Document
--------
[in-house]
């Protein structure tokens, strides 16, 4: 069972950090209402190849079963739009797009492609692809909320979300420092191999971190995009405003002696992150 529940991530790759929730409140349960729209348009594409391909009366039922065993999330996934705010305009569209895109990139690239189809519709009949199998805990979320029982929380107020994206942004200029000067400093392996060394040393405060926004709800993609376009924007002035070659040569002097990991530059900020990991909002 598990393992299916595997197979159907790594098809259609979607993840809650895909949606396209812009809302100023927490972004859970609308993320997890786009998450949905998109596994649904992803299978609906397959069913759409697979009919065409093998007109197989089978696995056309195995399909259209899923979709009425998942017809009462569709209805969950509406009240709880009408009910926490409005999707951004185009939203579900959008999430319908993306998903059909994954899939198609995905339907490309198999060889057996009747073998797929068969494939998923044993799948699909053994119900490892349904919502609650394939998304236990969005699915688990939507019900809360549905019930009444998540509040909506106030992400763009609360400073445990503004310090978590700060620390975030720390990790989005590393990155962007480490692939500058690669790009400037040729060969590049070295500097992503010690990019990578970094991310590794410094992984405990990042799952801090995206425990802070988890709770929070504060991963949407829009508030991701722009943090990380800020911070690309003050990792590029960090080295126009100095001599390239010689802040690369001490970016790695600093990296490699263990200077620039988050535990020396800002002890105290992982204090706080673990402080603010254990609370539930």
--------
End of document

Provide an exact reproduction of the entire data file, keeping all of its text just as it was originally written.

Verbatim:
[in-house]
């Protein structure tokens, strides 16, 4: 069972950090209402190849079963739009797009492609692809909320979300420092191999971190995009405003002696992150 529940991530790759929730409140349960729209348009594409391909009366039922065993999330996934705010305009569209895109990139690239189809519709009949199998805990979320029982929380107020994206942004200029000067400093392996060394040393405060926004709800993609376009924007002035070659040569002097990991530059900020990991909002 598990393992299916595997197979159907790594098809259609979607993840809650895909949606396209812009809302100023927490972004859970609308993320997890786009998450949905998109596994649904992803299978609906397959069913759409697979009919065409093998007109197989089978696995056309195995399909259209899923979709009425998942017809009462569709209805969950509406009240709880009408009910926490409005999707951004185009939203579900959008999430319908993306998903059909994954899939198609995905339907490309198999060889057996009747073998797929068969494939998923044993799948699909053994119900490892349904919502609650394939998304236990969005699915688990939507019900809360549905019930009444998540509040909506106030992400763009609360400073445990503004310090978590700060620390975030720390990790989005590393990155962007480490692939500058690669790009400037040729060969590049070295500097992503010690990019990578970094991310590794410094992984405990990042799952801090995206425990802070988890709770929070504060991963949407829009508030991701722009943090990380800020911070690309003050990792590029960090080295126009100095001599390239010689802040690369001490970016790695600093990296490699263990200077620039988050535990020396800002002890105290992982204090706080673990402080603010254990609370539930």